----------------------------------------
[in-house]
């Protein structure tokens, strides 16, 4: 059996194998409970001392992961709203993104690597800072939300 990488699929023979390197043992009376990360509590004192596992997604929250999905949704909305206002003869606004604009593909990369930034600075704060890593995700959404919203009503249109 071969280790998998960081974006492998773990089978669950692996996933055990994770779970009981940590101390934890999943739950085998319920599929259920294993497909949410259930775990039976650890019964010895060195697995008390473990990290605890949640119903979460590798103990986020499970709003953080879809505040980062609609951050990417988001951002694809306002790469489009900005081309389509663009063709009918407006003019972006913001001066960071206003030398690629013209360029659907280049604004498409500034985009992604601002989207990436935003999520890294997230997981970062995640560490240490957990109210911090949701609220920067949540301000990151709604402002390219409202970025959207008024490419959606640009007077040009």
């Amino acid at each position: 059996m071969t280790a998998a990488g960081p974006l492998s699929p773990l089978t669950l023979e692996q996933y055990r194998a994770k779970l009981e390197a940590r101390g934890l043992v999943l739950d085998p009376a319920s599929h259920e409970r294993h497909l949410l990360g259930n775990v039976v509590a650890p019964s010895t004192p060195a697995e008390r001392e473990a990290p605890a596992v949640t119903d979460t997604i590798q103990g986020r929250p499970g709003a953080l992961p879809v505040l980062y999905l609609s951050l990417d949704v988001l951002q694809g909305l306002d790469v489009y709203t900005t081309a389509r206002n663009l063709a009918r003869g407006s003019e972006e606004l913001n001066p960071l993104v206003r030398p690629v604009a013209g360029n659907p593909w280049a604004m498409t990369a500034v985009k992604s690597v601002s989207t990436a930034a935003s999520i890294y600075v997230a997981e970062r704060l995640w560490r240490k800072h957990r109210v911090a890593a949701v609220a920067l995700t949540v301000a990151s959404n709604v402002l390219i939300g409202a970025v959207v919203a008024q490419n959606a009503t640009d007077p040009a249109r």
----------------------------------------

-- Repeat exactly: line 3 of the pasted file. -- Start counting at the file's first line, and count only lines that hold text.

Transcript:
């Amino acid at each position: 059996m071969t280790a998998a990488g960081p974006l492998s699929p773990l089978t669950l023979e692996q996933y055990r194998a994770k779970l009981e390197a940590r101390g934890l043992v999943l739950d085998p009376a319920s599929h259920e409970r294993h497909l949410l990360g259930n775990v039976v509590a650890p019964s010895t004192p060195a697995e008390r001392e473990a990290p605890a596992v949640t119903d979460t997604i590798q103990g986020r929250p499970g709003a953080l992961p879809v505040l980062y999905l609609s951050l990417d949704v988001l951002q694809g909305l306002d790469v489009y709203t900005t081309a389509r206002n663009l063709a009918r003869g407006s003019e972006e606004l913001n001066p960071l993104v206003r030398p690629v604009a013209g360029n659907p593909w280049a604004m498409t990369a500034v985009k992604s690597v601002s989207t990436a930034a935003s999520i890294y600075v997230a997981e970062r704060l995640w560490r240490k800072h957990r109210v911090a890593a949701v609220a920067l995700t949540v301000a990151s959404n709604v402002l390219i939300g409202a970025v959207v919203a008024q490419n959606a009503t640009d007077p040009a249109r």